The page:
To television networks covering his death, Steve Clark was a
simple construction worker. But for housemate Alison Kemp, he was “Steve-O,” an
expert skier who died in his “happy place.”
Clark, 37, was killed in a class 2 avalanche in Blackcomb’s
Ruby Bowl on New Year’s Eve. A Whistler resident, he leaves behind two parents,
a brother and a nephew to whom he’d just become an uncle seven months ago.
Kemp, also a Whistler resident, shared a house with him in
Alpine Meadows for three years. In just under a decade of friendship, she came
to know him as an exciting personality who loved the mountains like he valued
his life. She would have trusted him with her life on the slopes.
“He needed to be up there like we needed to breathe,” she said
in an interview. “He was good at it, he was experienced, it put him in his
Clark grew up
in West Vancouver and graduated from West Vancouver Secondary School in 1989.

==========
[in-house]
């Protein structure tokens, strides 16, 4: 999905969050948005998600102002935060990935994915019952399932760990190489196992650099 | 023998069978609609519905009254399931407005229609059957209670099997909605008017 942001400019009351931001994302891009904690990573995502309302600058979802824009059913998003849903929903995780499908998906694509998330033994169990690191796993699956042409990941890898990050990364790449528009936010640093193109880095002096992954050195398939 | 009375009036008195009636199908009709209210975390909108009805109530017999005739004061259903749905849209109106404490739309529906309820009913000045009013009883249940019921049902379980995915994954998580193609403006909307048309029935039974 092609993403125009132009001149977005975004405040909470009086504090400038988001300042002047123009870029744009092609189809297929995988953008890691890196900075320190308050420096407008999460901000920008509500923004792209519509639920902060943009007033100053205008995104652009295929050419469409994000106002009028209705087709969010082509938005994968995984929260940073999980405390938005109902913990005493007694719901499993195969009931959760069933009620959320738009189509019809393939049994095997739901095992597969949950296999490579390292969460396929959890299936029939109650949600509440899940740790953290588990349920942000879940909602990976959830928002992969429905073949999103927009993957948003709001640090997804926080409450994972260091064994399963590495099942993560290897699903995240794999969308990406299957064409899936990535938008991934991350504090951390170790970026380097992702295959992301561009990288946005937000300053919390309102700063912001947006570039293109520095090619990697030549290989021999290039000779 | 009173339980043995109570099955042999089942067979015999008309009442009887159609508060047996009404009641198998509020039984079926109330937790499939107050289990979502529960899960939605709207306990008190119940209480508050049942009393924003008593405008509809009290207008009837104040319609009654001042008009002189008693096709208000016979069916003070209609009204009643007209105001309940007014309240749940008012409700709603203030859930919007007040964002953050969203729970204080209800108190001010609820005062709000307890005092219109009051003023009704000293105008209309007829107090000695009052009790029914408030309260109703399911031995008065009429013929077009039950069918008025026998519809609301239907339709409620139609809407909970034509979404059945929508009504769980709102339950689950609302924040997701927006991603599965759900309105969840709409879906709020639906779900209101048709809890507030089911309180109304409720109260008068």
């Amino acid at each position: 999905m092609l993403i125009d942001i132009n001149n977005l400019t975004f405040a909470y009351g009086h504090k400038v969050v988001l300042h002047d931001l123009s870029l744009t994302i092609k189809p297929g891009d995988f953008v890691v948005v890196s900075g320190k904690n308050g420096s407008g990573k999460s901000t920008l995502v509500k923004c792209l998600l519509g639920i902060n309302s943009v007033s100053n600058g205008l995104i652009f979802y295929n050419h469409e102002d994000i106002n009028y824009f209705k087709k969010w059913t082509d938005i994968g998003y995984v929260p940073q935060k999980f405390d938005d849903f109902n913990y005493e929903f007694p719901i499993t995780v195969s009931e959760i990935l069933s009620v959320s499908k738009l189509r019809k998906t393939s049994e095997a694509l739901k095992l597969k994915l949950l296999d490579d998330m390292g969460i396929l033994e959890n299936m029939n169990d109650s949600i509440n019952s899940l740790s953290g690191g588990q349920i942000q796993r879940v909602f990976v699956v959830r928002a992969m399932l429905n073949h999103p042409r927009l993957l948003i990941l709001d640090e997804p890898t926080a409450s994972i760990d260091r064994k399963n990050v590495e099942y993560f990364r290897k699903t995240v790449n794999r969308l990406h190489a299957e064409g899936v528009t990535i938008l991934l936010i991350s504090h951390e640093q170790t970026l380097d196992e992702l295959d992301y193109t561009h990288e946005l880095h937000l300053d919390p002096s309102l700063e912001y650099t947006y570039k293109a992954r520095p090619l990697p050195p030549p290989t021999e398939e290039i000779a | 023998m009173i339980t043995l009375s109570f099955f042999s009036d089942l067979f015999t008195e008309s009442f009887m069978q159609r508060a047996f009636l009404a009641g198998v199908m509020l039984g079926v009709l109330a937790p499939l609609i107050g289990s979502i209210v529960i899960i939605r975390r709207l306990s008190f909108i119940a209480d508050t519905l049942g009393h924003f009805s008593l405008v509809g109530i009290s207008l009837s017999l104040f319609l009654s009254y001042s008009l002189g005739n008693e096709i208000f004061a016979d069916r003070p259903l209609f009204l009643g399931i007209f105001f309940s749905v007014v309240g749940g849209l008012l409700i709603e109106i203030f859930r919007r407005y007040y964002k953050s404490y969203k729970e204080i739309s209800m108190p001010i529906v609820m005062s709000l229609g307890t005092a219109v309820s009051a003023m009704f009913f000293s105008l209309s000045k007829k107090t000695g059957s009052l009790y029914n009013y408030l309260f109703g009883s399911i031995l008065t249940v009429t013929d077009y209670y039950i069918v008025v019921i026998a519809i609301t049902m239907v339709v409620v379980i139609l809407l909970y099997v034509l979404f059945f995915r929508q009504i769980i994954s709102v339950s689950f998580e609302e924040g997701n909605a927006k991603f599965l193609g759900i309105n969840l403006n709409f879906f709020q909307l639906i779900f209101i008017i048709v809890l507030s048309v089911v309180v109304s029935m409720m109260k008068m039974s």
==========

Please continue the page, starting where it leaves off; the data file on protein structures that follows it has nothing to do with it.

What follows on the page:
From there he went on to study business at Capilano College and the University
of Western Ontario. He also spent time traveling all around Europe and to
Australia in his younger days.
Patricia Leslie said he moved to Whistler sometime in the late ’90s — a
place where his family had a ski cabin since the early 1970s. He learned to ski
when he was four years old and “grew up skiing Whistler and Blackcomb,” she
No run in Whistler did it for him like Spanky’s Ladder —
the entrance to some of Blackcomb’s most difficult runs such as the Garnet,
Rainbow and Ruby Bowls.
“He was a very free spirit,” Kemp said. “He was also known to
say ‘I’m going for a walk’ and he’d go up and up and he’d just go up and he’d
come back down when he was ready.
“That day wasn’t one of those days, he didn’t say he was going
for a walk and he didn’t come back.”
On New Year’s Eve, Clark had gone up with some friends and done
several laps with them in Ruby Bowl — an area that had been marked beyond
boundary due to dangerous snow conditions. The avalanche hazard was high and
there was minimal avalanche control in the area.
As Kemp tells it, Clark’s friends were readying to go and he
wanted just one more run in the bowl. People last saw him on the Blackcomb
Rescue Road at about 2 p.m.
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